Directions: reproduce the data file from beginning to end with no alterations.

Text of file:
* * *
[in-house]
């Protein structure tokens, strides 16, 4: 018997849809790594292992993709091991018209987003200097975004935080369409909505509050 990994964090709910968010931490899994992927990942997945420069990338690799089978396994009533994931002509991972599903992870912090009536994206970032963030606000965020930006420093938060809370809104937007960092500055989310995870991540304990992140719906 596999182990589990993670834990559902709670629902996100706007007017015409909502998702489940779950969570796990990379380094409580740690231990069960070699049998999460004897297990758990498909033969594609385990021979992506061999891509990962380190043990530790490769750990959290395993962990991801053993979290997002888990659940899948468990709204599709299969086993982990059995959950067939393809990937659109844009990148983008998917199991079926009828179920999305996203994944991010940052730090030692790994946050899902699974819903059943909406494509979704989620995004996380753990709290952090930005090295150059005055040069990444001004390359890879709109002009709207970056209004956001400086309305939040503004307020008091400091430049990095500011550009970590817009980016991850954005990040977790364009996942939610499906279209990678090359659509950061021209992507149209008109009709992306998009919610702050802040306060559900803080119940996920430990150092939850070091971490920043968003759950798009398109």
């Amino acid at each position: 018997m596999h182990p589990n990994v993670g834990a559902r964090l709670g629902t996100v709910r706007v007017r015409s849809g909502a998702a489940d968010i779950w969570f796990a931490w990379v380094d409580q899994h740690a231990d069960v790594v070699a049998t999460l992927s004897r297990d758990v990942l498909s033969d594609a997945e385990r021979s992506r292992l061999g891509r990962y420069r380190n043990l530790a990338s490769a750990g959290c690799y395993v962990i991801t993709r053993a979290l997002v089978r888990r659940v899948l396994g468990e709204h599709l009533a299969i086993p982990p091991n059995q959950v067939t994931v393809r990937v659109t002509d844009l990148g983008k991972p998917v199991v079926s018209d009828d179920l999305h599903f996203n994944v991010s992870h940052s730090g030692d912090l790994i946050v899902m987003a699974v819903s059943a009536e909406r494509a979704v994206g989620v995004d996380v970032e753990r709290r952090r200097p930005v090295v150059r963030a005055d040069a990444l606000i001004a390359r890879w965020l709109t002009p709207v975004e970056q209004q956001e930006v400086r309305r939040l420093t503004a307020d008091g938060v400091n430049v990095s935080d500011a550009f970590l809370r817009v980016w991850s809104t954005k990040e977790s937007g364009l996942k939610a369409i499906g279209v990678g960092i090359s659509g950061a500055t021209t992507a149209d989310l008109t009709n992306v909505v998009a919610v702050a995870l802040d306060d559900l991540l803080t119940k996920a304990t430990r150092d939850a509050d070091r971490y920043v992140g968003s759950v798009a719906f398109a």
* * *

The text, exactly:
[in-house]
């Protein structure tokens, strides 16, 4: 018997849809790594292992993709091991018209987003200097975004935080369409909505509050 990994964090709910968010931490899994992927990942997945420069990338690799089978396994009533994931002509991972599903992870912090009536994206970032963030606000965020930006420093938060809370809104937007960092500055989310995870991540304990992140719906 596999182990589990993670834990559902709670629902996100706007007017015409909502998702489940779950969570796990990379380094409580740690231990069960070699049998999460004897297990758990498909033969594609385990021979992506061999891509990962380190043990530790490769750990959290395993962990991801053993979290997002888990659940899948468990709204599709299969086993982990059995959950067939393809990937659109844009990148983008998917199991079926009828179920999305996203994944991010940052730090030692790994946050899902699974819903059943909406494509979704989620995004996380753990709290952090930005090295150059005055040069990444001004390359890879709109002009709207970056209004956001400086309305939040503004307020008091400091430049990095500011550009970590817009980016991850954005990040977790364009996942939610499906279209990678090359659509950061021209992507149209008109009709992306998009919610702050802040306060559900803080119940996920430990150092939850070091971490920043968003759950798009398109």
């Amino acid at each position: 018997m596999h182990p589990n990994v993670g834990a559902r964090l709670g629902t996100v709910r706007v007017r015409s849809g909502a998702a489940d968010i779950w969570f796990a931490w990379v380094d409580q899994h740690a231990d069960v790594v070699a049998t999460l992927s004897r297990d758990v990942l498909s033969d594609a997945e385990r021979s992506r292992l061999g891509r990962y420069r380190n043990l530790a990338s490769a750990g959290c690799y395993v962990i991801t993709r053993a979290l997002v089978r888990r659940v899948l396994g468990e709204h599709l009533a299969i086993p982990p091991n059995q959950v067939t994931v393809r990937v659109t002509d844009l990148g983008k991972p998917v199991v079926s018209d009828d179920l999305h599903f996203n994944v991010s992870h940052s730090g030692d912090l790994i946050v899902m987003a699974v819903s059943a009536e909406r494509a979704v994206g989620v995004d996380v970032e753990r709290r952090r200097p930005v090295v150059r963030a005055d040069a990444l606000i001004a390359r890879w965020l709109t002009p709207v975004e970056q209004q956001e930006v400086r309305r939040l420093t503004a307020d008091g938060v400091n430049v990095s935080d500011a550009f970590l809370r817009v980016w991850s809104t954005k990040e977790s937007g364009l996942k939610a369409i499906g279209v990678g960092i090359s659509g950061a500055t021209t992507a149209d989310l008109t009709n992306v909505v998009a919610v702050a995870l802040d306060d559900l991540l803080t119940k996920a304990t430990r150092d939850a509050d070091r971490y920043v992140g968003s759950v798009a719906f398109a």